I spent a few days last week confined to my bed while I recovered from a fairly serious surgery. During that time, having been on the losing side of a bet, I worked my way through several episodes of both Duck Dynasty and Swamp People. Maybe it was the pain killers messing with my brain mojo, but, halfway though my viewing, I decided it would be a good idea to write up a comparison between Duck Dynasty and Swamp People.
If you’re looking for a show about backwoods and long
beards, you now have two choices on television; Duck Dynasty on A&E or Swamp People on the History Channel. Take your pick between the Robertson’s
Duck Commander empire in Northern Louisiana or the inhabitants of the Atchafalaya
River Basin in Southern Louisiana; both shows feature heavily drawled moments
of wisdom and laughter.
Though, to be entirely fair, the people of Swamp People
seem relatively more grounded and wise than those in Duck Dynasty. Hunting
alligators is a high-stakes business, and often the revenues the cast earns
feeds their family for the entire year. Viewers who watch Swamp People almost
universally laud it as authentic. Even people born and raised in Cajun country
feel that their home is being represented fairly, that the intensity of
alligator hunting isn’t faked by editing or scripting, that these people truly
risk their lives every day to make a few bucks. Given only thirty days to
collect these alligators and a limit on how many gators they can wrangle during
that time, the Landry, Edwards, Broussard, and Molinere clans have to decide
whether to get as many as they can as fast as possible, or if they should wait
for the prime catch.
While it’s not true that Duck Dynasty is inauthentic,
it’s probably true to say it’s not as dangerous. The most action-packed Duck
Commander adventures center on being locked out of the truck or the potential
of losing a wedding ring. And though in one episode an alligator does find its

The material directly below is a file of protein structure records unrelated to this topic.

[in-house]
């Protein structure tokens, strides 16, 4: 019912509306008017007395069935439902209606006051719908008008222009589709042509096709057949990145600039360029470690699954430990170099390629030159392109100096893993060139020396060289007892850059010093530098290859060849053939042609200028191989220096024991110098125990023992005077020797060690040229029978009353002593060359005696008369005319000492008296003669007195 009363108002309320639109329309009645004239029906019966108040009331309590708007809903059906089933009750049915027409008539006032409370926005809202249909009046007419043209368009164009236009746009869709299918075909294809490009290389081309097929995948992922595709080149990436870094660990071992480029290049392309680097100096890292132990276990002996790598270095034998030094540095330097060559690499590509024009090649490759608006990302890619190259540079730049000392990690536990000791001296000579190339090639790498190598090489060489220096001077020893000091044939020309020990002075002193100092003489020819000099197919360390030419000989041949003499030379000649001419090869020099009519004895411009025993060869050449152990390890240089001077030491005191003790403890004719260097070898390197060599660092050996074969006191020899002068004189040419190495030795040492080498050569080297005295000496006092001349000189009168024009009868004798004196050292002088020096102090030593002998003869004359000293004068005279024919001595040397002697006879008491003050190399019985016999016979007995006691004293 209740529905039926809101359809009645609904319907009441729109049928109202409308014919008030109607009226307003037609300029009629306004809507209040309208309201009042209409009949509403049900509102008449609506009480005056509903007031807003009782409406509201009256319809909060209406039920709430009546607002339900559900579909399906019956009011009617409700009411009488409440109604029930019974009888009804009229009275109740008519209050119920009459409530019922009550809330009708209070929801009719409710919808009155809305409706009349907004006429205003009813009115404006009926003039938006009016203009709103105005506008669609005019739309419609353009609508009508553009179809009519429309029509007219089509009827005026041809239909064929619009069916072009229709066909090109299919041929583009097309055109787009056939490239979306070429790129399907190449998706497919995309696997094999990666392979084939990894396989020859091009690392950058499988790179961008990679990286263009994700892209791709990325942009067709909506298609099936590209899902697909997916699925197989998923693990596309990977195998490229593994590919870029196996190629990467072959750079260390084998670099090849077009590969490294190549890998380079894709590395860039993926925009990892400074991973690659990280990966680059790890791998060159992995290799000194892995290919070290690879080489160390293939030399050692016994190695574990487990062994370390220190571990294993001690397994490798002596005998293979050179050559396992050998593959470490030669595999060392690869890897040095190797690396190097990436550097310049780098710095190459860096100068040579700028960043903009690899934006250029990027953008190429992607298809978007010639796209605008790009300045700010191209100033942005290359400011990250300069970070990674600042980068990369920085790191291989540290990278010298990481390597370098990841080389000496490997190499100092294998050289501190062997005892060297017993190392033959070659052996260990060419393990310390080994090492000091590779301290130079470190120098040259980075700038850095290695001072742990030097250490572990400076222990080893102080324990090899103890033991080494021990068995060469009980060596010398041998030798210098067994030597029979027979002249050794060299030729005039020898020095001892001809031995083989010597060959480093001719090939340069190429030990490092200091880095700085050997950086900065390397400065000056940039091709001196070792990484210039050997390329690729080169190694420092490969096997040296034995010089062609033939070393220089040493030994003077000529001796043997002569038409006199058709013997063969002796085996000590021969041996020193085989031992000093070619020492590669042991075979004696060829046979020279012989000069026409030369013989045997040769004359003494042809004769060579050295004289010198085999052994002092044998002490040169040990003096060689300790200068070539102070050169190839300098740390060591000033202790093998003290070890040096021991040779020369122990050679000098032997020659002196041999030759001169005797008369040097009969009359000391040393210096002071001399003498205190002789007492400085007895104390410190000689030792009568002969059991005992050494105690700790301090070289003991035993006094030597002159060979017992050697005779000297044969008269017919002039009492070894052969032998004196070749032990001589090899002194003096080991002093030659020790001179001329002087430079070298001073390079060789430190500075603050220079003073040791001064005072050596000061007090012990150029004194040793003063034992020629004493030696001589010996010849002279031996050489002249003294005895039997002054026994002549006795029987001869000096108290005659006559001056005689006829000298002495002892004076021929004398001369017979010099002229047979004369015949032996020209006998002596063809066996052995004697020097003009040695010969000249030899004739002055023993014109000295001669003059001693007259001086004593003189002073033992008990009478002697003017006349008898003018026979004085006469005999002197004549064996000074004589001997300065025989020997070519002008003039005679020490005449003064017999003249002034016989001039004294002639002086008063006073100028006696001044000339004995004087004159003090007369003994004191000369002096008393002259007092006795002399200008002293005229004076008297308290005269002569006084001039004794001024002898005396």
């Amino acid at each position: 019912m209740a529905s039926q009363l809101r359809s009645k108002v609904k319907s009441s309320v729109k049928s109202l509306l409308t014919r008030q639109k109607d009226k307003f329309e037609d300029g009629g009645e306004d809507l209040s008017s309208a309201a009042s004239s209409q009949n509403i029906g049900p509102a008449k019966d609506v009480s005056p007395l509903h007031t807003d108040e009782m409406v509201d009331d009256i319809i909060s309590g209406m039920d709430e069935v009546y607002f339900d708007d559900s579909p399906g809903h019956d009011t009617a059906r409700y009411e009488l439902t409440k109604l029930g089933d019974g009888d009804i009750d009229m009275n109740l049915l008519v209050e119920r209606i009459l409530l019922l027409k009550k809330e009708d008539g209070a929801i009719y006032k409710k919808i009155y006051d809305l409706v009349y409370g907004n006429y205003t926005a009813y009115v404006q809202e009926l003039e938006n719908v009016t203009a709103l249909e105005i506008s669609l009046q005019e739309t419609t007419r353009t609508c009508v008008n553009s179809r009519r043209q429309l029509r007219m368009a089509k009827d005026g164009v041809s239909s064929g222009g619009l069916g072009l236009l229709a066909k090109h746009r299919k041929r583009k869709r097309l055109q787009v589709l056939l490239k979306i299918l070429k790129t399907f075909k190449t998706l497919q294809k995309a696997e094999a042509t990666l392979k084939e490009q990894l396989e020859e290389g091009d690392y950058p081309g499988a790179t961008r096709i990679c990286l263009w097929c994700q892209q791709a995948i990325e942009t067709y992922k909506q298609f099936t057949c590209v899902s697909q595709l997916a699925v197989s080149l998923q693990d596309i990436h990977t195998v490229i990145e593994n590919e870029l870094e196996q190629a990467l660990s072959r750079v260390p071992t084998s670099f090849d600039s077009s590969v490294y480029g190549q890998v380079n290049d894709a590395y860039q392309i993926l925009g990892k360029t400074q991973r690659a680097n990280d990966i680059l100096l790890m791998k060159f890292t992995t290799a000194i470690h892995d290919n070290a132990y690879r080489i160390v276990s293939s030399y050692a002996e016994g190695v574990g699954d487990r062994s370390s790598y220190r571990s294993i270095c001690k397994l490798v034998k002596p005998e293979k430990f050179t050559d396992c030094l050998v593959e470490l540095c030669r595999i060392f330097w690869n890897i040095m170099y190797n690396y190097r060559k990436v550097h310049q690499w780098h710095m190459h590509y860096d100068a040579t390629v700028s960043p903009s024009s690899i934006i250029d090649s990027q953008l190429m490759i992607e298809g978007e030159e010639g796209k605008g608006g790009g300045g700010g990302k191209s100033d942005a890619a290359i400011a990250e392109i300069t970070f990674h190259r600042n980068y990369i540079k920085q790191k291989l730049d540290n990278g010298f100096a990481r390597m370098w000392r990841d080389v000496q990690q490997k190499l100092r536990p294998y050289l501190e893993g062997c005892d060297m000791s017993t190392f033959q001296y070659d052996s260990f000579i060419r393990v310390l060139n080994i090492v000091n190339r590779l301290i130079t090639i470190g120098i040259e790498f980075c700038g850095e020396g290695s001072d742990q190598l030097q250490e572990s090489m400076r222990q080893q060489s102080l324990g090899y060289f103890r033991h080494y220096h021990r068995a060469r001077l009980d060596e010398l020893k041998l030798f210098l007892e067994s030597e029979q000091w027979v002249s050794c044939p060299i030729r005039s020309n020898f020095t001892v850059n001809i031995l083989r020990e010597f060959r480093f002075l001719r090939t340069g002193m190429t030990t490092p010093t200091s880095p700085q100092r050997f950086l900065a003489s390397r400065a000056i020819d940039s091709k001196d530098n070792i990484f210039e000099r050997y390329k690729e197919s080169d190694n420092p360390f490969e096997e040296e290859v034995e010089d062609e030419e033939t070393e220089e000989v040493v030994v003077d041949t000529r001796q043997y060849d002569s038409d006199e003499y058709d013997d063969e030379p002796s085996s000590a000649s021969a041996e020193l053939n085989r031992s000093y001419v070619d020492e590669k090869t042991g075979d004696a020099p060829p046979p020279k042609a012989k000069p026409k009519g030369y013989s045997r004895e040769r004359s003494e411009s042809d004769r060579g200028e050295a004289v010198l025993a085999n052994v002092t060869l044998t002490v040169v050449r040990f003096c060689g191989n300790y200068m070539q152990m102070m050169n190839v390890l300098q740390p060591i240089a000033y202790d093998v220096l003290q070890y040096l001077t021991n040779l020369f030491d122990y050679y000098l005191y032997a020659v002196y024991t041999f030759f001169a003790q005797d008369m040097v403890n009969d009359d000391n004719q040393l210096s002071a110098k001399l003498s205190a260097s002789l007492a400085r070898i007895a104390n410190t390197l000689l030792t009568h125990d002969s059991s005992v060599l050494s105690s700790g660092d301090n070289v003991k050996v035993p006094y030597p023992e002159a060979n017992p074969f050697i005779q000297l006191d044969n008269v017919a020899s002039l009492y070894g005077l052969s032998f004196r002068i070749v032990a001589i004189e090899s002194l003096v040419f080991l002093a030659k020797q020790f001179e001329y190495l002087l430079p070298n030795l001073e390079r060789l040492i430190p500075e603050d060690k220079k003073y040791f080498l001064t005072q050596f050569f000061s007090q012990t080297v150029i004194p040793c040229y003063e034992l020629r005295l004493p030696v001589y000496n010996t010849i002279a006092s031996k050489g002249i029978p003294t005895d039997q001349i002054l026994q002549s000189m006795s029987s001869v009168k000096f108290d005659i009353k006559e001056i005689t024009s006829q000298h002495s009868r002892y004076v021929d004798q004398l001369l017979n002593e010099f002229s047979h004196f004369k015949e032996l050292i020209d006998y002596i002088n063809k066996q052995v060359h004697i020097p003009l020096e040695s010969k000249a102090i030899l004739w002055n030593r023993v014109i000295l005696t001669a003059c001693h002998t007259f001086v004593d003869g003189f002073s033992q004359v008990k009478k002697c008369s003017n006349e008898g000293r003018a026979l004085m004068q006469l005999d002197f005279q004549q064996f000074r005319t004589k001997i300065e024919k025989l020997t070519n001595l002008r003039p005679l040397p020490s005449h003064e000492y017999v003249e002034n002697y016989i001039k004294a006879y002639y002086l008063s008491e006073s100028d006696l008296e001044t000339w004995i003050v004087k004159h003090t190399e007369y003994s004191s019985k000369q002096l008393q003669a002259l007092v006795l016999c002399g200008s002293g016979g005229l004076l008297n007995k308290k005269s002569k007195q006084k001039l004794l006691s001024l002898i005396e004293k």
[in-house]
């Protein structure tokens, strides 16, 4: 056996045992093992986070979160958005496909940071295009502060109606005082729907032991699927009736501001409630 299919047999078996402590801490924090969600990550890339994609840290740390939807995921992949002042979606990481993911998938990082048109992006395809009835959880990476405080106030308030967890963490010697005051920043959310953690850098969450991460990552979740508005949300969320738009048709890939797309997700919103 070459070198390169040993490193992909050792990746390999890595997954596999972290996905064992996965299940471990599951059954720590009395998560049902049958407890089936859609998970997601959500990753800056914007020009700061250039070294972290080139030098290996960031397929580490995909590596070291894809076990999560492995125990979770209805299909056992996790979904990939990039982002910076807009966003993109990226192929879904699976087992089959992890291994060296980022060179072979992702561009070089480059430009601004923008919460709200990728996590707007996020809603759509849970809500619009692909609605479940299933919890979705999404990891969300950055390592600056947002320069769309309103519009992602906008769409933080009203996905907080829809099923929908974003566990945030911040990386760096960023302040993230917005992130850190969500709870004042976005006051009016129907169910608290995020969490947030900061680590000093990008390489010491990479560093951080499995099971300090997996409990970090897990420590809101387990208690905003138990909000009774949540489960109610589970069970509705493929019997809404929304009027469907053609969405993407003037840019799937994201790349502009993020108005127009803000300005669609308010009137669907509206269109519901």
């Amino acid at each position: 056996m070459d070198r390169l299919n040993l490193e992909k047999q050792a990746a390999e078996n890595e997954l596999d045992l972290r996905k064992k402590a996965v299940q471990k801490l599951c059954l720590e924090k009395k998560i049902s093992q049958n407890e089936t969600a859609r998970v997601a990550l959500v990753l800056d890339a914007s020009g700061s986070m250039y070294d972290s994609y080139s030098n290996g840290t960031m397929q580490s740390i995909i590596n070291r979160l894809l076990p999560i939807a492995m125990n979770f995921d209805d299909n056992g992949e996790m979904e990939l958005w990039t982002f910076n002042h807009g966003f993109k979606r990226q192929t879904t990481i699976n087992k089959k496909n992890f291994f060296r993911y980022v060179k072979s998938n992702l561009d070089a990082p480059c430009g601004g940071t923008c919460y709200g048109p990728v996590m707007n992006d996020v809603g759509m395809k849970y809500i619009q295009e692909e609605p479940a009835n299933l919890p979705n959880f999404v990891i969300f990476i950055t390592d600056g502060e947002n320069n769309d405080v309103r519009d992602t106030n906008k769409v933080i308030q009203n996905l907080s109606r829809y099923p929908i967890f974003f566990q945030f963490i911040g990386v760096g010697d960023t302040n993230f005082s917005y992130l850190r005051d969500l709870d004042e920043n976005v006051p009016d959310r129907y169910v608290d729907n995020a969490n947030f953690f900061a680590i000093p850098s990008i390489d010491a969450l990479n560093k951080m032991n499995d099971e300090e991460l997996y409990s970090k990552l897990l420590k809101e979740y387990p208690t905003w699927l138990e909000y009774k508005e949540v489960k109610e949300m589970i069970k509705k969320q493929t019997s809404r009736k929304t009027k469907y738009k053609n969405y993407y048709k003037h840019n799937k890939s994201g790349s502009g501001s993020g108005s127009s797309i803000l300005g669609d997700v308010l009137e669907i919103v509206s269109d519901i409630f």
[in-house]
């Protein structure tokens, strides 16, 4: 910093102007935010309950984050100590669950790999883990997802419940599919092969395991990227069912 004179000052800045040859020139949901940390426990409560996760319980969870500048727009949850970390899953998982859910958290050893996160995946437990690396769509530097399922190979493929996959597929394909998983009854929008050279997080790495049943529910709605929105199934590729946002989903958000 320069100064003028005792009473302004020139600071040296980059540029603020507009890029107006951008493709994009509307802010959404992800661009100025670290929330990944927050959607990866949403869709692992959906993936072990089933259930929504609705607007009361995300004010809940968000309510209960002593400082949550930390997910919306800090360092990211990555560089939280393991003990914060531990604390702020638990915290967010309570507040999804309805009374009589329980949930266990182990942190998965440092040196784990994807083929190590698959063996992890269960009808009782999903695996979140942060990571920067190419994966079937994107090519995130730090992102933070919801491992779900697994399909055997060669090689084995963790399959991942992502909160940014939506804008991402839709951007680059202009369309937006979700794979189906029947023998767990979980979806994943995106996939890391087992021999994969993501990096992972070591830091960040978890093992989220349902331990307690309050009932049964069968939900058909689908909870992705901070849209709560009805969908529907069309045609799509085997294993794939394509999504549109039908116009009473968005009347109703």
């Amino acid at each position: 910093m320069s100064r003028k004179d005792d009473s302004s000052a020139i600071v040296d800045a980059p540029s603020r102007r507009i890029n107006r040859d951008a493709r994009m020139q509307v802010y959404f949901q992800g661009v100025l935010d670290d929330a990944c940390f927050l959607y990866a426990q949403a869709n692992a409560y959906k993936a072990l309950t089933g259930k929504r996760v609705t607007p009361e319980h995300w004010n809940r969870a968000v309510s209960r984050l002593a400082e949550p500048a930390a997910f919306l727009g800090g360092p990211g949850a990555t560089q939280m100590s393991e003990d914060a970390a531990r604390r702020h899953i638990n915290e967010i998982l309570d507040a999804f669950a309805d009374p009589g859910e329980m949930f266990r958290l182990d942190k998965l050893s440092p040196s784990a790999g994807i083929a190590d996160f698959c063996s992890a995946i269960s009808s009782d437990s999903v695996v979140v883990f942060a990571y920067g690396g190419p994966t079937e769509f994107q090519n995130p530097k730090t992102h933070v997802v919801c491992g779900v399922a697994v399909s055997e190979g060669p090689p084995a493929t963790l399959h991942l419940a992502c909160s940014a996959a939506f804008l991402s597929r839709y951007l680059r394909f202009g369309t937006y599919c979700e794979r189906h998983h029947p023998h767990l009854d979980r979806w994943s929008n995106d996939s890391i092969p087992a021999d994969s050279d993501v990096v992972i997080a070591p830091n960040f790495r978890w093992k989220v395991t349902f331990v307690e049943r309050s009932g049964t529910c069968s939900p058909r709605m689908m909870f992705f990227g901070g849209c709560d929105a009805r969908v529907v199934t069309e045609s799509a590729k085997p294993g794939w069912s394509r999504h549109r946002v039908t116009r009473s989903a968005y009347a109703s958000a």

way onto the Robertson’s property, they pretty much treat it like another
unwelcome uncle (Sorry, Si) and just sit and watch it until someone responsible
shows up to get rid of it. No alligator wrangling here, just making fun of
their crazy Vietnam veteran uncle and duck-call-related hijinks. That’s not to
say that they don’t have their fun over on Swamp People. There’s still the
innate hilarity of Cajun culture, of the language (let’s be honest, those of us who have been to New Orleans know that Cajun is a
totally different language), and of the alligator-related mishaps.
In contrast to the high-powered nature of most reality
shows, these two focused on the laid back, simpler life of Louisiana natives are
a nice change. Instead of featuring the ultra-rich (okay, while the Duck
Dynasty cast is very rich, the show
isn’t about how rich they are), these two channels have decided to perpetuate a
more laid back, purely American lifestyle—our very own mountain people. Or mole
people. Whichever you prefer. Either way, both shows give a glimpse into a way
of life most people assumed was extinct. Instead, we see that it is alive and
well, and bringing the entertainment, whether you want to see the Atchafalaya
crew wrestling alligators or the Robertson family getting into trouble.
I had gone into this thinking that Swamp People and Duck Dynasty were two different flavors of the same moonshine. It turns out, though, that both shows have something unique to offer the viewer. And, if you're not a reality TV fan, either one of these two shows just might change your mind.